I have never written anything because it is a Poem.
This is a mistake you always make about me,
A dangerous mistake. I promise you
I am not writing this because it is a Poem.

You suspect this is a posture or an act
I am sorry to tell you it is not an act.

You actually think I care if this
Poem gets off the ground or not. Well
I don't care if this poem gets off the ground or not
And neither should you.
All I have ever cared about
And all you should ever care about
Is what happens when you lift your eyes from this page.

Do not think for one minute it is the Poem that matters.
It is not the Poem that matters.
You can shove the Poem.
What matters is what is out there in the large dark
and in the long light,

 - Gwendolyn MacEwen


Rimbaud's magic

"My turn now. The story of one of my insanities.

What I liked were: absurd paintings, pictures over doorways, stage sets, carnival backdrops, billboards, bright-colored prints, old-fashioned literature, church Latin, erotic books full of misspellings, the kind of novels our grandmothers read, fairy tales, little children's books, old operas, silly old songs, the naive rhythms of country rimes.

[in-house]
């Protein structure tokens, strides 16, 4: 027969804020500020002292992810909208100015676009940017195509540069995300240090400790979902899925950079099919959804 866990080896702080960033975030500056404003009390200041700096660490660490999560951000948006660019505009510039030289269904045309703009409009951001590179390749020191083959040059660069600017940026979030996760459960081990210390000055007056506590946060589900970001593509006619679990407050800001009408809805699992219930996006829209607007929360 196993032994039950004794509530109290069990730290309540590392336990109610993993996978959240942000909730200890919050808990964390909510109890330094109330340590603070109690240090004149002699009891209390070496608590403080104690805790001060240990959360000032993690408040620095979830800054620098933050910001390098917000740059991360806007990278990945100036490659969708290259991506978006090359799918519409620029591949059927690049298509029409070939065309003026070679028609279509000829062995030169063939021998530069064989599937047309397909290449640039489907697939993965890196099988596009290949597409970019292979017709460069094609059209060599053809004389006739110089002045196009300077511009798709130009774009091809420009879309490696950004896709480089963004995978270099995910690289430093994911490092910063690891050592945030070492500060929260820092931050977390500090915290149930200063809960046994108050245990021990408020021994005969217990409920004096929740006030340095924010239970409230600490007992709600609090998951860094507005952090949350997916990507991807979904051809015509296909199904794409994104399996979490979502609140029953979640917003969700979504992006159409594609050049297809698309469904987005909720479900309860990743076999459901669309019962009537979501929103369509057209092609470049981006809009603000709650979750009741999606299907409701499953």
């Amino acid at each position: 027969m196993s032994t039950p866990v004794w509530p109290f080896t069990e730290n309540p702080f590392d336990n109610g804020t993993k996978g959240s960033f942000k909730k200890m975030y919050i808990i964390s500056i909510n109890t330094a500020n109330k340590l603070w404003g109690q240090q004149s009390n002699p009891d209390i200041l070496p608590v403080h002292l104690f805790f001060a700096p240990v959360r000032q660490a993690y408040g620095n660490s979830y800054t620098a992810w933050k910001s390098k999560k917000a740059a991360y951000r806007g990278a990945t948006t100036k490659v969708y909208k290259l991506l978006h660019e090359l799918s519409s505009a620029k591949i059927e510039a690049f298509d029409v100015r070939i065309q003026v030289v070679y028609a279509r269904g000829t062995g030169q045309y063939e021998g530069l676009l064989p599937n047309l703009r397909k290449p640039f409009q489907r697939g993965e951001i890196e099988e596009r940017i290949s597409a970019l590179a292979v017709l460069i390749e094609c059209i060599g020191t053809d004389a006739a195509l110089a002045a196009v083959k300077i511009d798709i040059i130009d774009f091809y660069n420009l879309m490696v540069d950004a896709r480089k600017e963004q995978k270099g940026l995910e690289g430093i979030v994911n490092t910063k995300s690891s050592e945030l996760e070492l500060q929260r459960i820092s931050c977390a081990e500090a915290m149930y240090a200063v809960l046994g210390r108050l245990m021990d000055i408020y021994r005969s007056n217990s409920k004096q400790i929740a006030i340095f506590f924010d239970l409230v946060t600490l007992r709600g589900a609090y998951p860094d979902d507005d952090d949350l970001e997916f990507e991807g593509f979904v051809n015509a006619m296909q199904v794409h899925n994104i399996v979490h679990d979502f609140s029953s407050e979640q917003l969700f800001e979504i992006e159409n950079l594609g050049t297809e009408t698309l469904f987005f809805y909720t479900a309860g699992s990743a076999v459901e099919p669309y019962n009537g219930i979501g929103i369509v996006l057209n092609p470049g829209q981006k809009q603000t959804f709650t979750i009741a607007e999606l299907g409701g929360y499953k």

I dreamed of Crusades, voyages of discovery that nobody had heard of, republics without histories, religious wars stamped out, revolutions in morals, movements of races and continents; I used to believe in every kind of magic.

I invented colors for the vowels. A black, E white, I red, O blue, U green. I made rules for the form and movement of every consonant, and I boasted of inventing, with rhythms from within me, a kind of poetry that all the senses, sooner or later, would recognize. And I alone would be its translator.

I began it as an investigation. I turned silences and nights into words. What was unutterable, I wrote down. I made the whirling world stand still."
 - Arthur Rimbaud